# Difference between revisions of "TGM randomizer"

Most games in Arika's Tetris The Grand Master series randomize the order of tetrominoes using an algorithm that makes successive identical tetrominoes less common. The system involves keeping a history of the four most recent tetrominoes and trying to choose a random tetromino not in the history. Each time a piece is generated, the game will try a certain number of times to generate a tetromino that doesn't match any in the history; if all tries fail and generate a recent piece, the game will settle with that recent piece. The overall effect is to minimize several of the same tetromino showing up in succession, while maintaining a certain amount of unpredictability. TGM1 uses 4 tries, while later games use 6 tries.

The four-piece history is not necessarily a unique list. If the randomizer fails to generate a non-recent tetromino, which happens about 3.5 percent of the time in a 6-try system, then two or more of the same tetromino may occupy elements of the history.

A few additional behaviors exist in the beginning of the game:

• The game never deals an S, Z or O as the first piece, to avoid a forced overhang.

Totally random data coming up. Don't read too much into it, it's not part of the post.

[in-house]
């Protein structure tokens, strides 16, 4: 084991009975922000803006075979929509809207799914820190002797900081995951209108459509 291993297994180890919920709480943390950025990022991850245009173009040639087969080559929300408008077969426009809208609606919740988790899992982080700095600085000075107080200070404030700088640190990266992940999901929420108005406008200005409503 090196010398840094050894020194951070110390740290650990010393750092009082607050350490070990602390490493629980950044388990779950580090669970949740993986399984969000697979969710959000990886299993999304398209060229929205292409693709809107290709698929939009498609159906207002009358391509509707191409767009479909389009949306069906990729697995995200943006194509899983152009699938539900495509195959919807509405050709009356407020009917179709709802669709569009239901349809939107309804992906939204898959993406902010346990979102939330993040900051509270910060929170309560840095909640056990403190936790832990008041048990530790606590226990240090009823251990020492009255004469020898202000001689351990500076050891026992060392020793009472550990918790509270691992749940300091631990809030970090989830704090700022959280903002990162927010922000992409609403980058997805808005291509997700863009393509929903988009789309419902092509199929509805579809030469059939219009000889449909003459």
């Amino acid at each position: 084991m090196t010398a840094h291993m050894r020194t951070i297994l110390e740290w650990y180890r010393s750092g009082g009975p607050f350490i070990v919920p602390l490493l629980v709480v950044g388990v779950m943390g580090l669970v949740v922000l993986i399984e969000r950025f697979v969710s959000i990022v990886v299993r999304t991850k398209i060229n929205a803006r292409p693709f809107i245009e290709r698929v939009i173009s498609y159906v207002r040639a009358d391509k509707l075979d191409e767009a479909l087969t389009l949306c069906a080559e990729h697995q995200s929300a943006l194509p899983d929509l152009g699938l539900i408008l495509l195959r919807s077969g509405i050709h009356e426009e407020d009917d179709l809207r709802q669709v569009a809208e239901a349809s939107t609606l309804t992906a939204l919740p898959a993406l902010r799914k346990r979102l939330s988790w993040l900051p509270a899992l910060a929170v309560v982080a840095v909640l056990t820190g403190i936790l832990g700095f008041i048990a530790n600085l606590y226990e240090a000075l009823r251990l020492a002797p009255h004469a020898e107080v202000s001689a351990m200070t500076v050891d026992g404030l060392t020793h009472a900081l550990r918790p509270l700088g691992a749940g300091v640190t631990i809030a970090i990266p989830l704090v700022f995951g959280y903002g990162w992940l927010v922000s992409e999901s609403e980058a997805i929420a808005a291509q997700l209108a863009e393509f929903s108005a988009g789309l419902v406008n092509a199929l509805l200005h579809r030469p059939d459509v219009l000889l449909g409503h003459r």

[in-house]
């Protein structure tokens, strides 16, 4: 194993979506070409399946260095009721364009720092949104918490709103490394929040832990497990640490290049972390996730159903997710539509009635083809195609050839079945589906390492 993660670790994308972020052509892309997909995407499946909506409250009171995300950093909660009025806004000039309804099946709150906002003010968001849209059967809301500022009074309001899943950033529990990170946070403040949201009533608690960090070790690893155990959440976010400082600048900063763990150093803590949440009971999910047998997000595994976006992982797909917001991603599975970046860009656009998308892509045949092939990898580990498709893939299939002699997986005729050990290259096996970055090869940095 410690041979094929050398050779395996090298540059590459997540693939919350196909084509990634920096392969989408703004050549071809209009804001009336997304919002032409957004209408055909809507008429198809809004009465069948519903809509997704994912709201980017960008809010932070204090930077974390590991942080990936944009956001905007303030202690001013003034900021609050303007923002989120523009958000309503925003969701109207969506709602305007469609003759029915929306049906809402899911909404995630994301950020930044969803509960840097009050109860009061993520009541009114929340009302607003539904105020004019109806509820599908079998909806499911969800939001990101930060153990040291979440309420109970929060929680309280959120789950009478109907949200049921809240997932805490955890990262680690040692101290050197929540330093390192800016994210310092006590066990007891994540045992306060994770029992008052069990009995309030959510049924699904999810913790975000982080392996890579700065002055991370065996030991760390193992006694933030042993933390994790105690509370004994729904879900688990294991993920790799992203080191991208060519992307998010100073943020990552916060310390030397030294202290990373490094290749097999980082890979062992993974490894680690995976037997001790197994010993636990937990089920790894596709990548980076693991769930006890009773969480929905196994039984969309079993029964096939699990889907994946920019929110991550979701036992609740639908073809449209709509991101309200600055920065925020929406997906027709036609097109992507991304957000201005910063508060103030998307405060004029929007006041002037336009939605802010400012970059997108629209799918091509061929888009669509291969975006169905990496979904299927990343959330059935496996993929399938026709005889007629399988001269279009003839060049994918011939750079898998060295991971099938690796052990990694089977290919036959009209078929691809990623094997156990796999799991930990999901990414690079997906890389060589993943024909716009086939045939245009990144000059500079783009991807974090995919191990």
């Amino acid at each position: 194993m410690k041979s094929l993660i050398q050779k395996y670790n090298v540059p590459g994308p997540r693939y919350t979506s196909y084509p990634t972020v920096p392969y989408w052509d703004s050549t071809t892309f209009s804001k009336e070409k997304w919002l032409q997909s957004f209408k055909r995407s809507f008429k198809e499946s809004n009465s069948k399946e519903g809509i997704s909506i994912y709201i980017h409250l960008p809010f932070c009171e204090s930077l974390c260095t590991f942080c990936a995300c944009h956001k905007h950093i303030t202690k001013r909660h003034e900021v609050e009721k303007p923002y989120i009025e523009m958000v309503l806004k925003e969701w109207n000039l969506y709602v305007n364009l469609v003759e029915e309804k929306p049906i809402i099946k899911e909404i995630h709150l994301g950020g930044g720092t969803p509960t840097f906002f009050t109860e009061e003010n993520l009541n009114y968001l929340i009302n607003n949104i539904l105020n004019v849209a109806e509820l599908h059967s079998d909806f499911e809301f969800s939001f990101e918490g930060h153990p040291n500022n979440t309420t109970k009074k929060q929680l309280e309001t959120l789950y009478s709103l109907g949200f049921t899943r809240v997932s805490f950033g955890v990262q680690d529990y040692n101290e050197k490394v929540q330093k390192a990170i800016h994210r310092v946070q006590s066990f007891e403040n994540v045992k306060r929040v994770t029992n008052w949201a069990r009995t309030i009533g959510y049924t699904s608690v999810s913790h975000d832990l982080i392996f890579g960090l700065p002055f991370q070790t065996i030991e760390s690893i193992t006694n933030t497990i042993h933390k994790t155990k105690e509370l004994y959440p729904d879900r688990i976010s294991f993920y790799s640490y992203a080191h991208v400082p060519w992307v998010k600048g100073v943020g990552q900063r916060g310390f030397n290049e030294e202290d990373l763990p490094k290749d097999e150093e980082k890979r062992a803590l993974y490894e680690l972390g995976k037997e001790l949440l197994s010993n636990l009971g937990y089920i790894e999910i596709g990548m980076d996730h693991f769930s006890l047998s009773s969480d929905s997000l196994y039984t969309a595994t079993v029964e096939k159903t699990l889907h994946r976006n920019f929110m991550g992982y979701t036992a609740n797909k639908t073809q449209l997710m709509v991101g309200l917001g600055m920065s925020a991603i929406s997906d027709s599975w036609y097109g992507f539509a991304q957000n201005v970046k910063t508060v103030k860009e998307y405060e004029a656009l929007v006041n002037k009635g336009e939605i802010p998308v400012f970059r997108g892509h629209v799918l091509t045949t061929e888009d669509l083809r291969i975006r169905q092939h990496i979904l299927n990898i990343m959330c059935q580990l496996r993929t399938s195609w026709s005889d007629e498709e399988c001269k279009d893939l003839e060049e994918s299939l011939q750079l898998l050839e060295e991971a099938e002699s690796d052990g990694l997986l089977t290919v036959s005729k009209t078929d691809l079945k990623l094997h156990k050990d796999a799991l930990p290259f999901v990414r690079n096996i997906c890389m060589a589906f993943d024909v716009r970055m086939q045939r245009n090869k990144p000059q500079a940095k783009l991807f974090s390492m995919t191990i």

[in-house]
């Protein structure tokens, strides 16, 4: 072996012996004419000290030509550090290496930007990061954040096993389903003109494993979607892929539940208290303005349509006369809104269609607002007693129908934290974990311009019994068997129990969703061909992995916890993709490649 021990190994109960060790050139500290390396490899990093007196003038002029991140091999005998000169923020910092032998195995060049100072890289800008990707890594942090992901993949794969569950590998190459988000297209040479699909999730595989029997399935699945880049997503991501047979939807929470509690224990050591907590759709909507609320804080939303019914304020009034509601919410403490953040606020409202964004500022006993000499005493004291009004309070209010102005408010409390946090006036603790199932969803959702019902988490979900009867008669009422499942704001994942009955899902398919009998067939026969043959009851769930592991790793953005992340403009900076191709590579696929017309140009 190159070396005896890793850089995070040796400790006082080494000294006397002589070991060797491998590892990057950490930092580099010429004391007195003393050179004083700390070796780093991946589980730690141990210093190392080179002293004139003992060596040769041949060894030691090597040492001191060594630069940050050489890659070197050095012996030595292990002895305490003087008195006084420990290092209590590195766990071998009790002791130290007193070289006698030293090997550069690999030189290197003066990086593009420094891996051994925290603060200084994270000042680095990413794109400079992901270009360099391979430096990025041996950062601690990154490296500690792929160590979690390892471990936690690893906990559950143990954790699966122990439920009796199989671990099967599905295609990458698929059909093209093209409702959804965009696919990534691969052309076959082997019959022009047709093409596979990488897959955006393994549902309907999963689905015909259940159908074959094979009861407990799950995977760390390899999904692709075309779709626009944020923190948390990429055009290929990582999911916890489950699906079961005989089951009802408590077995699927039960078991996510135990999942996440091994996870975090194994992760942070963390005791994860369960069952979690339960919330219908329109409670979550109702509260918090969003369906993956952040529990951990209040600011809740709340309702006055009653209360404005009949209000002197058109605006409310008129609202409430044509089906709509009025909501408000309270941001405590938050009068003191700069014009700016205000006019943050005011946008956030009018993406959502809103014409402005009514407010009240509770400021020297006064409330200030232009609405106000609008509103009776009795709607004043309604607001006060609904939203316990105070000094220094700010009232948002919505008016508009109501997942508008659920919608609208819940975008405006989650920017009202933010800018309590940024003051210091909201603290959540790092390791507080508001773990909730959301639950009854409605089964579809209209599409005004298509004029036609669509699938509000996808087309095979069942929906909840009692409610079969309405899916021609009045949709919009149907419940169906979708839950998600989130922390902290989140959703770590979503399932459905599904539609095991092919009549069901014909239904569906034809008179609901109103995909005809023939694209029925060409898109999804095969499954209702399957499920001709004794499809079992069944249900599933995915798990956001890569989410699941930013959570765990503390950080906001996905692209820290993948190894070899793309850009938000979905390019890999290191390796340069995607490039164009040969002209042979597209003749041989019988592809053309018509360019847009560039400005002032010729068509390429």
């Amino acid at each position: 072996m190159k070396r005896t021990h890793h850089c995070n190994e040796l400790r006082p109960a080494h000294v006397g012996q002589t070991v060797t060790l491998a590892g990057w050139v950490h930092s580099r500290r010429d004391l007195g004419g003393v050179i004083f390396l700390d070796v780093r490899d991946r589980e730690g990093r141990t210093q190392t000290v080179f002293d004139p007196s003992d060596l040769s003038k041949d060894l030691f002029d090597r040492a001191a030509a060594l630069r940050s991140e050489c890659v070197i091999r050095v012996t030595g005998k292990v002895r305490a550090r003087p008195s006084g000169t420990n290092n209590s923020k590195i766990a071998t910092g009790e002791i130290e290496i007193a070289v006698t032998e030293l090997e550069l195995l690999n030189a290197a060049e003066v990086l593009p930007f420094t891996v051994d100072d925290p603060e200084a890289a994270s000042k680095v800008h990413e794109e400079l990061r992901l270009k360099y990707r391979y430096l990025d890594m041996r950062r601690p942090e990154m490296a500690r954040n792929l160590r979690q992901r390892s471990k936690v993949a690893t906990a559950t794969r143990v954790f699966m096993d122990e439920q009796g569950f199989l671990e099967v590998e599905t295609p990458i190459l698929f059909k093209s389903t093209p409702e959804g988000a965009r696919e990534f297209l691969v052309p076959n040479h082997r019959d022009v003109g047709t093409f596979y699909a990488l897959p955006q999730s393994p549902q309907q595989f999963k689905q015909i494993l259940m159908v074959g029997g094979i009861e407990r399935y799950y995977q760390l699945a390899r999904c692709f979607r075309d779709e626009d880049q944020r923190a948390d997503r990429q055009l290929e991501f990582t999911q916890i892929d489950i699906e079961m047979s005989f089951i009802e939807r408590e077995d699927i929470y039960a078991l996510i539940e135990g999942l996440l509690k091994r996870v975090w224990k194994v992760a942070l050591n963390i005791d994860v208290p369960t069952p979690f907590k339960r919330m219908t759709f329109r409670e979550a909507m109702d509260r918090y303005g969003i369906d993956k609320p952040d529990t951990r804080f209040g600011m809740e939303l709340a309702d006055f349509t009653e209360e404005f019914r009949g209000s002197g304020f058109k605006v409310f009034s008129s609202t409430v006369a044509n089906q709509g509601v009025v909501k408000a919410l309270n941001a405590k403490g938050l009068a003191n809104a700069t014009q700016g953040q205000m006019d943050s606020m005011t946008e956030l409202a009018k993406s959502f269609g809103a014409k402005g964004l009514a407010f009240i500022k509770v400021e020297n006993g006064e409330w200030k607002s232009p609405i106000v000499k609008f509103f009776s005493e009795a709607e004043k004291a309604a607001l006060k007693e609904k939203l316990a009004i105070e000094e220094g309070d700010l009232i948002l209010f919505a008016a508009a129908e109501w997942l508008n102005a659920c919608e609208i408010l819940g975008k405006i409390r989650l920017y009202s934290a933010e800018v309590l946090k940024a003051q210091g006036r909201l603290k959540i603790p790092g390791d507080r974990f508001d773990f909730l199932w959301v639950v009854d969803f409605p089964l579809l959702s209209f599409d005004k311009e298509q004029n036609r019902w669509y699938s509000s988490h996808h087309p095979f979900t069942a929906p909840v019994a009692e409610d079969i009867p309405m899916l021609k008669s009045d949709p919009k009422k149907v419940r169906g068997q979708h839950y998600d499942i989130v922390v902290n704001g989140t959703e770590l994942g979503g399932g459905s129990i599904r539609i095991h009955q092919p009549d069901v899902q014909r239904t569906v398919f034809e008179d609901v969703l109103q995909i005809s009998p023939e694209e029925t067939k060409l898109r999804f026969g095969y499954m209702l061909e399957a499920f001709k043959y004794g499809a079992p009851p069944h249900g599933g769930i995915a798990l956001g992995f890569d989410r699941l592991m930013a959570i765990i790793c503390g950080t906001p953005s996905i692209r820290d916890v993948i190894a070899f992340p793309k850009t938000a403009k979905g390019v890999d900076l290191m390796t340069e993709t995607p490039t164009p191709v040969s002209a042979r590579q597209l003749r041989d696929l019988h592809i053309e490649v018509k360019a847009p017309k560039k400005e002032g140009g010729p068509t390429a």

• The state of the history is initialized to a fixed state:
• In TGM1, the history begins filled with 4 Z pieces.
• In TGM2 (and TGM2+), the history begins with a Z,Z,S,S sequence. However, as the first piece of the game overwrites the first Z rather than pushing off the last S, this is effectively a Z,S,S,Z or Z,S,Z,S sequence.

Tetris The Grand Master Ace uses the "7-bag" Random Generator algorithm to comply with the Tetris guideline, but slightly modified so that it also never deals an S, Z or O as the first piece.

## Tetris The Grand Master 3 Terror-Instinct

Unlike TGM1 and TA (P), Ti uses a bag of 35 pieces to draw from rather than drawing uniformly randomly from the seven pieces (while performing history checking). The bag initially contains 5 of each piece. However, unlike a true bag (which slowly empties with each drawn piece before being completely refilled), Ti's random generator puts a copy of the least recent piece back into the bag each time a piece is taken out. While the TGM randomizer naturally prevents "floods" (many of the same piece in a row), this additional behavior has the effect of preventing "droughts" (where a certain piece fails to show up for a long time). At an extreme, it is impossible for any piece to fail to appear for longer than a 35-piece sequence.

This is not a perfect description of Ti's randomizer; for full elaboration including some subtle bugs in the algorithm, see the reference link below.